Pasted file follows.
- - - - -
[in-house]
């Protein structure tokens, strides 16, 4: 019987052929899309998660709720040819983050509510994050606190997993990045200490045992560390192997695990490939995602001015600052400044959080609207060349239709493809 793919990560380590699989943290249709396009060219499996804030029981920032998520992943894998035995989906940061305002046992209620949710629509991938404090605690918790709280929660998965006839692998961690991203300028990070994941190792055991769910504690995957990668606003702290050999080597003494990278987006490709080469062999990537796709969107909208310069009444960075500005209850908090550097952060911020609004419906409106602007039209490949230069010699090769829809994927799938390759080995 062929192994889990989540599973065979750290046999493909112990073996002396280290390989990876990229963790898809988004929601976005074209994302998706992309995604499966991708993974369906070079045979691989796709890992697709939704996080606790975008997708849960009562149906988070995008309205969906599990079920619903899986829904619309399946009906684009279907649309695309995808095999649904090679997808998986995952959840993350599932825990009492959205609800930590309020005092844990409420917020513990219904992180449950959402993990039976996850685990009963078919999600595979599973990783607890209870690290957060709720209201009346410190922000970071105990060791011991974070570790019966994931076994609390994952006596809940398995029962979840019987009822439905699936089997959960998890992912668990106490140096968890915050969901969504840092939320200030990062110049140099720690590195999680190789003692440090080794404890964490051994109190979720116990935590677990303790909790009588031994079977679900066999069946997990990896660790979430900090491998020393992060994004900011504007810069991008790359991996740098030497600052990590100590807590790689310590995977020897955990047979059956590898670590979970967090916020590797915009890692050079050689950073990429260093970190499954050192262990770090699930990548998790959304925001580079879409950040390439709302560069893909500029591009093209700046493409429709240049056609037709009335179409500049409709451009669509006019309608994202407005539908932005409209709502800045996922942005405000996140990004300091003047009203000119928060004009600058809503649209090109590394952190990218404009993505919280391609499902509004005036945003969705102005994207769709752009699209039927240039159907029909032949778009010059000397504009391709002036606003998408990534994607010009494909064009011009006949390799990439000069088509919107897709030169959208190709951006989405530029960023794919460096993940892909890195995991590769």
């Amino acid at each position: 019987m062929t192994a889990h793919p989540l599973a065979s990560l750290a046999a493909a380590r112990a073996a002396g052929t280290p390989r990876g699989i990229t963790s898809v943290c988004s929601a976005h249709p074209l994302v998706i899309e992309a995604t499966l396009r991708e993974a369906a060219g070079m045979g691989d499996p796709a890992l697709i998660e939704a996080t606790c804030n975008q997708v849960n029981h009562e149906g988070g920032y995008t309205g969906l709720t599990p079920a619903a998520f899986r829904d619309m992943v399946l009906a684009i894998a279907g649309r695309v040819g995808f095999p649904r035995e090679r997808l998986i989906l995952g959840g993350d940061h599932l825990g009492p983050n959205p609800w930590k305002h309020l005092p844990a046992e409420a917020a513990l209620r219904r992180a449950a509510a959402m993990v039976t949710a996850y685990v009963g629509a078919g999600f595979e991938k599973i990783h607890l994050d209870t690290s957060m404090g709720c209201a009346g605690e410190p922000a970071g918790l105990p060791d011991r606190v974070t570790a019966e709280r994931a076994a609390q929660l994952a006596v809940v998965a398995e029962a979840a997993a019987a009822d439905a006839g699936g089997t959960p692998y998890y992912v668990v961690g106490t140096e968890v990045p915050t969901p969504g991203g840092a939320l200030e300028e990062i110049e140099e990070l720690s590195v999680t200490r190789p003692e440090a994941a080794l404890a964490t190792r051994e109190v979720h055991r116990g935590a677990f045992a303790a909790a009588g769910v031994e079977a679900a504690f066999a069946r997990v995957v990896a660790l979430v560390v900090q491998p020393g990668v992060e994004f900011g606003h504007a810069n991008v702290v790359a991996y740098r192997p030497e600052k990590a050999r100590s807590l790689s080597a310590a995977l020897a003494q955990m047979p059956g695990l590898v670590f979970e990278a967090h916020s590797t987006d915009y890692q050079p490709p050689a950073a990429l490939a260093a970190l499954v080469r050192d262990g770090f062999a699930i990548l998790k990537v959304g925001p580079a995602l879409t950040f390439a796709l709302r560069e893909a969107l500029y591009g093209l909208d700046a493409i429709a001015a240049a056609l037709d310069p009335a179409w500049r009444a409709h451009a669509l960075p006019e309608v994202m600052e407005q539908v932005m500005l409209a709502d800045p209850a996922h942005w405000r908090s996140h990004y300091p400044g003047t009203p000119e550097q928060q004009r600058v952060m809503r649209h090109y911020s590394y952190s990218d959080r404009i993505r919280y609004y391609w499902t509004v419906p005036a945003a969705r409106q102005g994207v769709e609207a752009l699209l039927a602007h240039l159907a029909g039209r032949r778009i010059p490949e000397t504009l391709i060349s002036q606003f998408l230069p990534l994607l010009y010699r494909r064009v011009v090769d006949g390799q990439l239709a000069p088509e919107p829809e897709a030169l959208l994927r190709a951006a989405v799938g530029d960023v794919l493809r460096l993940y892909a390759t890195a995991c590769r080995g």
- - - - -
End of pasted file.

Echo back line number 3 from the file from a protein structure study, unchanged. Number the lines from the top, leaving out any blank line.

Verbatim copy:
């Amino acid at each position: 019987m062929t192994a889990h793919p989540l599973a065979s990560l750290a046999a493909a380590r112990a073996a002396g052929t280290p390989r990876g699989i990229t963790s898809v943290c988004s929601a976005h249709p074209l994302v998706i899309e992309a995604t499966l396009r991708e993974a369906a060219g070079m045979g691989d499996p796709a890992l697709i998660e939704a996080t606790c804030n975008q997708v849960n029981h009562e149906g988070g920032y995008t309205g969906l709720t599990p079920a619903a998520f899986r829904d619309m992943v399946l009906a684009i894998a279907g649309r695309v040819g995808f095999p649904r035995e090679r997808l998986i989906l995952g959840g993350d940061h599932l825990g009492p983050n959205p609800w930590k305002h309020l005092p844990a046992e409420a917020a513990l209620r219904r992180a449950a509510a959402m993990v039976t949710a996850y685990v009963g629509a078919g999600f595979e991938k599973i990783h607890l994050d209870t690290s957060m404090g709720c209201a009346g605690e410190p922000a970071g918790l105990p060791d011991r606190v974070t570790a019966e709280r994931a076994a609390q929660l994952a006596v809940v998965a398995e029962a979840a997993a019987a009822d439905a006839g699936g089997t959960p692998y998890y992912v668990v961690g106490t140096e968890v990045p915050t969901p969504g991203g840092a939320l200030e300028e990062i110049e140099e990070l720690s590195v999680t200490r190789p003692e440090a994941a080794l404890a964490t190792r051994e109190v979720h055991r116990g935590a677990f045992a303790a909790a009588g769910v031994e079977a679900a504690f066999a069946r997990v995957v990896a660790l979430v560390v900090q491998p020393g990668v992060e994004f900011g606003h504007a810069n991008v702290v790359a991996y740098r192997p030497e600052k990590a050999r100590s807590l790689s080597a310590a995977l020897a003494q955990m047979p059956g695990l590898v670590f979970e990278a967090h916020s590797t987006d915009y890692q050079p490709p050689a950073a990429l490939a260093a970190l499954v080469r050192d262990g770090f062999a699930i990548l998790k990537v959304g925001p580079a995602l879409t950040f390439a796709l709302r560069e893909a969107l500029y591009g093209l909208d700046a493409i429709a001015a240049a056609l037709d310069p009335a179409w500049r009444a409709h451009a669509l960075p006019e309608v994202m600052e407005q539908v932005m500005l409209a709502d800045p209850a996922h942005w405000r908090s996140h990004y300091p400044g003047t009203p000119e550097q928060q004009r600058v952060m809503r649209h090109y911020s590394y952190s990218d959080r404009i993505r919280y609004y391609w499902t509004v419906p005036a945003a969705r409106q102005g994207v769709e609207a752009l699209l039927a602007h240039l159907a029909g039209r032949r778009i010059p490949e000397t504009l391709i060349s002036q606003f998408l230069p990534l994607l010009y010699r494909r064009v011009v090769d006949g390799q990439l239709a000069p088509e919107p829809e897709a030169l959208l994927r190709a951006a989405v799938g530029d960023v794919l493809r460096l993940y892909a390759t890195a995991c590769r080995g």